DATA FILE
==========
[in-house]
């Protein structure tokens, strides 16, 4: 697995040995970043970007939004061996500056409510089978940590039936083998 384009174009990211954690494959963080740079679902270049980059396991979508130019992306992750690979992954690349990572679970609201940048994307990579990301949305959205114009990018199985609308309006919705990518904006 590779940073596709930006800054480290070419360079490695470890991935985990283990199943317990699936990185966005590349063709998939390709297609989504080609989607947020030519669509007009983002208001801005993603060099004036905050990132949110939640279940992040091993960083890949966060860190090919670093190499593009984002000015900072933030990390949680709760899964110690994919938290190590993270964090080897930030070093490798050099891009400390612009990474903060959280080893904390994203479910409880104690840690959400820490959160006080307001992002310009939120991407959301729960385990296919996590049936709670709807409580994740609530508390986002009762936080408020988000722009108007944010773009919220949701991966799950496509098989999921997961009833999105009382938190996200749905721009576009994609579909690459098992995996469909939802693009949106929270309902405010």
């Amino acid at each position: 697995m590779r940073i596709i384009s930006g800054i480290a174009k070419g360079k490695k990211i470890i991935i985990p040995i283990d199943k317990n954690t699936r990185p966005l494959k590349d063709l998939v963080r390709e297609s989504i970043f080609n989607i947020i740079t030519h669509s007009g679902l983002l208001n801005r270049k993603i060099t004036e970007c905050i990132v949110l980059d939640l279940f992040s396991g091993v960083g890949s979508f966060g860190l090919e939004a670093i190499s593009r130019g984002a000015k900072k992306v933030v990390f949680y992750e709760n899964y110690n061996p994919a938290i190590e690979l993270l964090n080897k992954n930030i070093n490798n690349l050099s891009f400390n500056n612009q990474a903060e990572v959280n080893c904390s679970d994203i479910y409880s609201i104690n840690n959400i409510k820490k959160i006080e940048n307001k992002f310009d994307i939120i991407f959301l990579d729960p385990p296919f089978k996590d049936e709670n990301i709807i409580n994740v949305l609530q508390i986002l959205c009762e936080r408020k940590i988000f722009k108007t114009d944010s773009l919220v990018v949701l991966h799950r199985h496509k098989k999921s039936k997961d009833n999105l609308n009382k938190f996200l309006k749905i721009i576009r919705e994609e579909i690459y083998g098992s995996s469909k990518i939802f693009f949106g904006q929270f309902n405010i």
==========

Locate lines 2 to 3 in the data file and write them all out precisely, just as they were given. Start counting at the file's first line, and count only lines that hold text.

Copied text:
């Protein structure tokens, strides 16, 4: 697995040995970043970007939004061996500056409510089978940590039936083998 384009174009990211954690494959963080740079679902270049980059396991979508130019992306992750690979992954690349990572679970609201940048994307990579990301949305959205114009990018199985609308309006919705990518904006 590779940073596709930006800054480290070419360079490695470890991935985990283990199943317990699936990185966005590349063709998939390709297609989504080609989607947020030519669509007009983002208001801005993603060099004036905050990132949110939640279940992040091993960083890949966060860190090919670093190499593009984002000015900072933030990390949680709760899964110690994919938290190590993270964090080897930030070093490798050099891009400390612009990474903060959280080893904390994203479910409880104690840690959400820490959160006080307001992002310009939120991407959301729960385990296919996590049936709670709807409580994740609530508390986002009762936080408020988000722009108007944010773009919220949701991966799950496509098989999921997961009833999105009382938190996200749905721009576009994609579909690459098992995996469909939802693009949106929270309902405010």
């Amino acid at each position: 697995m590779r940073i596709i384009s930006g800054i480290a174009k070419g360079k490695k990211i470890i991935i985990p040995i283990d199943k317990n954690t699936r990185p966005l494959k590349d063709l998939v963080r390709e297609s989504i970043f080609n989607i947020i740079t030519h669509s007009g679902l983002l208001n801005r270049k993603i060099t004036e970007c905050i990132v949110l980059d939640l279940f992040s396991g091993v960083g890949s979508f966060g860190l090919e939004a670093i190499s593009r130019g984002a000015k900072k992306v933030v990390f949680y992750e709760n899964y110690n061996p994919a938290i190590e690979l993270l964090n080897k992954n930030i070093n490798n690349l050099s891009f400390n500056n612009q990474a903060e990572v959280n080893c904390s679970d994203i479910y409880s609201i104690n840690n959400i409510k820490k959160i006080e940048n307001k992002f310009d994307i939120i991407f959301l990579d729960p385990p296919f089978k996590d049936e709670n990301i709807i409580n994740v949305l609530q508390i986002l959205c009762e936080r408020k940590i988000f722009k108007t114009d944010s773009l919220v990018v949701l991966h799950r199985h496509k098989k999921s039936k997961d009833n999105l609308n009382k938190f996200l309006k749905i721009i576009r919705e994609e579909i690459y083998g098992s995996s469909k990518i939802f693009f949106g904006q929270f309902n405010i």